Geophysical stamps

About a month ago I tweeted about some great 1980 East German stamps I'd seen on eBay. I impulsively bought them and they arrived a couple of weeks ago. I thought I'd write a bit about them and the science that inspired them. This week: Gravimeter.

East Germany in 1980 was the height of 'consumer socialism' under Chairman & General Secretary Eric Honecker. Part of this movement was a new appreciation for economic growth, and the role of science and technology in the progress of society. Putting the angsts and misdeeds of the Cold War to one side, perhaps these stamps reflect the hopes for modernity and prosperity.

← The 20 pfennig stamp from the set of four 1980 stamps from the German Democratic Republic (Deutsche Demokratische Republik). The illustration shows a relative gravimeter, the profile one might expect over a coal field (top), and a cross section through a coal deposit. Braunkohlenerkundung translates roughly as brown coal survey. Brown coal is lignite, a low-grade, low maturity coal.

There are two types of gravimeter: absolute and relative. Absolute gravimeters usually time the free-fall of a mass in a vacuum. The relative gravimeter is also a simple instrument. It must be level to measure the downward force, hence the adjustable legs. Inside the cylinder, a reference body called a proof mass is held by a spring and an electrostatic restoring force. If the gravitational force on the mass changes, the electrostatic force required to restore its position indicates the change in the gravitational field.

Fundamentally, all gravimeters measure acceleration due to gravity. Surprisingly, geophysicists do not generally use SI units, but the CGS system (centimetre–gram–second system). Thus the standard reporting units for gravimetry are not m/s2 but cm/s2, or gals (sometimes known as galileos, symbol Gal). In this system, the acceleration due to gravity at the earth's surface is approximately 980 Gal. Variations due to elevation and subsurface geology are measured in mGal or even µGal.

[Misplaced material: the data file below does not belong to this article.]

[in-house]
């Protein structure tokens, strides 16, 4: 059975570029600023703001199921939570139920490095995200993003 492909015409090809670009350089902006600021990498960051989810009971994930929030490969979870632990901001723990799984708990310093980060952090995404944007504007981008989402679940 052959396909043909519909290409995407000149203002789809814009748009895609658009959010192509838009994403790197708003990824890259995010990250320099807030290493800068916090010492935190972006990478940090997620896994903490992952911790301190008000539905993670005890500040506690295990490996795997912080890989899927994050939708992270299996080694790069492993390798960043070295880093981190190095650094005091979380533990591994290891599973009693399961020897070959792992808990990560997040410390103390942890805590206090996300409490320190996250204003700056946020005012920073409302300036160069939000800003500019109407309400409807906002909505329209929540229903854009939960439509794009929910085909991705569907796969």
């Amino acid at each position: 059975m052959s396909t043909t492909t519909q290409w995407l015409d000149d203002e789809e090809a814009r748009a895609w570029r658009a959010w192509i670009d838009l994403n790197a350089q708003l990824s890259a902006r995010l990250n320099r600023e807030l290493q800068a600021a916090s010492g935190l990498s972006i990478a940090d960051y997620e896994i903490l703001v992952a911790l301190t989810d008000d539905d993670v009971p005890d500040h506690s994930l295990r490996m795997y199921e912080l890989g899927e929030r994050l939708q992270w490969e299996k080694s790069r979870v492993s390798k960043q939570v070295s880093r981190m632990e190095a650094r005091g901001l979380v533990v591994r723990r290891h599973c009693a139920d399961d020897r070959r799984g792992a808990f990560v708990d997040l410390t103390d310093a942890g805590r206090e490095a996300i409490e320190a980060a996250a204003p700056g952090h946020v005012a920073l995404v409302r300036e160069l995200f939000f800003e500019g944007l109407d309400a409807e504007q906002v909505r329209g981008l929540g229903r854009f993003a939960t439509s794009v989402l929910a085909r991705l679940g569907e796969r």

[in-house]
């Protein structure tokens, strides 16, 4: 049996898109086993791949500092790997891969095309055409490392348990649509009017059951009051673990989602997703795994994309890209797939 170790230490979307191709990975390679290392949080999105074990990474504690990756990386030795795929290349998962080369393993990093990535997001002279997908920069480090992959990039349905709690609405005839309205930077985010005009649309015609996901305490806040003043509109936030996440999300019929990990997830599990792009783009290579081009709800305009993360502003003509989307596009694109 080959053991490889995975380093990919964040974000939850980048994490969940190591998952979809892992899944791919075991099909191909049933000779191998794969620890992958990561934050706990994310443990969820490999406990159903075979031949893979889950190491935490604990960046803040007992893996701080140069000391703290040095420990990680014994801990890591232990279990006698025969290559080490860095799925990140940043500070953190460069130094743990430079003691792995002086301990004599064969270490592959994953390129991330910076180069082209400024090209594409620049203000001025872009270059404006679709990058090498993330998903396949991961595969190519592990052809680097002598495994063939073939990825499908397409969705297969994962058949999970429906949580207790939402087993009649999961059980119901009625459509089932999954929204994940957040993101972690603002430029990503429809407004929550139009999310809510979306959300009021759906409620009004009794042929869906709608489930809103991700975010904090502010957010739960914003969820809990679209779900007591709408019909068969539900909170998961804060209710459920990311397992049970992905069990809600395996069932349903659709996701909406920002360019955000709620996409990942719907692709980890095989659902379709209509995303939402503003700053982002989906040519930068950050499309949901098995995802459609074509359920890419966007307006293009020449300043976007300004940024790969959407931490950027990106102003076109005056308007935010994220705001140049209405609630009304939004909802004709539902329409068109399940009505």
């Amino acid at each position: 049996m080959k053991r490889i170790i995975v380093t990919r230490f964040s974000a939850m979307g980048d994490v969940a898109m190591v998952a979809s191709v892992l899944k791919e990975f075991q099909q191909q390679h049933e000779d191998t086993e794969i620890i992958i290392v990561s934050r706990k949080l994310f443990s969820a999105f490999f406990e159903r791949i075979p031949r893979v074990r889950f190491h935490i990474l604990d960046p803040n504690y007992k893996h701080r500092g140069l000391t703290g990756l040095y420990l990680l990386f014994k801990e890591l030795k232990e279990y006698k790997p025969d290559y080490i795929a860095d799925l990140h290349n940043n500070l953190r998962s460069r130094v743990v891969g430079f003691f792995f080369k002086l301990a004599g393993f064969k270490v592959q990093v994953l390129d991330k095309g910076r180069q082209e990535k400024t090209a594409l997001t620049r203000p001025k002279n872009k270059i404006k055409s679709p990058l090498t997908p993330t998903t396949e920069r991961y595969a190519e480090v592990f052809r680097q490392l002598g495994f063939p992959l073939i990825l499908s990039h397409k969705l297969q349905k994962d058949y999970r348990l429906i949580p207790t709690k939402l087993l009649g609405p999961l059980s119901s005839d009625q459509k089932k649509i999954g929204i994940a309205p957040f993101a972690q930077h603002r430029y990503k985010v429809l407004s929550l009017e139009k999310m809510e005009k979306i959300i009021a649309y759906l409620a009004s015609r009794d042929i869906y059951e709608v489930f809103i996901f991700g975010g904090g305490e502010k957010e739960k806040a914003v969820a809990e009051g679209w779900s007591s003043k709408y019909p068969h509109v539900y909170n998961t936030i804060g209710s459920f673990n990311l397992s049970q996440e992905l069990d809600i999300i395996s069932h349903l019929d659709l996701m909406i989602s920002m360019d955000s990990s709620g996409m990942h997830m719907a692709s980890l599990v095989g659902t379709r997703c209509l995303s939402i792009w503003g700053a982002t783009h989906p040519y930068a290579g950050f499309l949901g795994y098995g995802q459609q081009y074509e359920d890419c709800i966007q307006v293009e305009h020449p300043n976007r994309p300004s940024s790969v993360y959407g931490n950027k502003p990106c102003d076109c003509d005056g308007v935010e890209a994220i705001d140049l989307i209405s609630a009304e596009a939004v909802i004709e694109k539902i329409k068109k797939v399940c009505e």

Image credit: David Monniaux, from, licensed under CC-BY-SA

Some uses for gravimeters:

  • Deep crustal structure (given the density of the crust)
  • Mineral exploration (for example, low gravity due to coal, as shown on the stamp)
  • Measuring peak ground acceleration due to natural or induced seismicity
  • Geodesic measurement, for example in defining the geoid and reference ellipsoid
  • Calibration and standards in metrology

Modern relative gravimeters use the same basic engineering, but of course has much better sensitivity, smaller errors, improved robustness, remote operation, and a more user-friendly digital interface. Vibrational noise suppression is also quite advanced, with physical isolation and cunning digital signal processing algorithms. The model shown here is the Autograv CG-5 from Scintrex in Concord, Ontario, Canada. It's designed for portability and ease of use.

Have you ever wielded a gravimeter? I've never met one face to face, but I love tinkering with precision instruments. I bet they pop up on eBay occasionally...

Next time I'll look at the the 25 pfennig stamp, which depicts a sonic borehole  tool.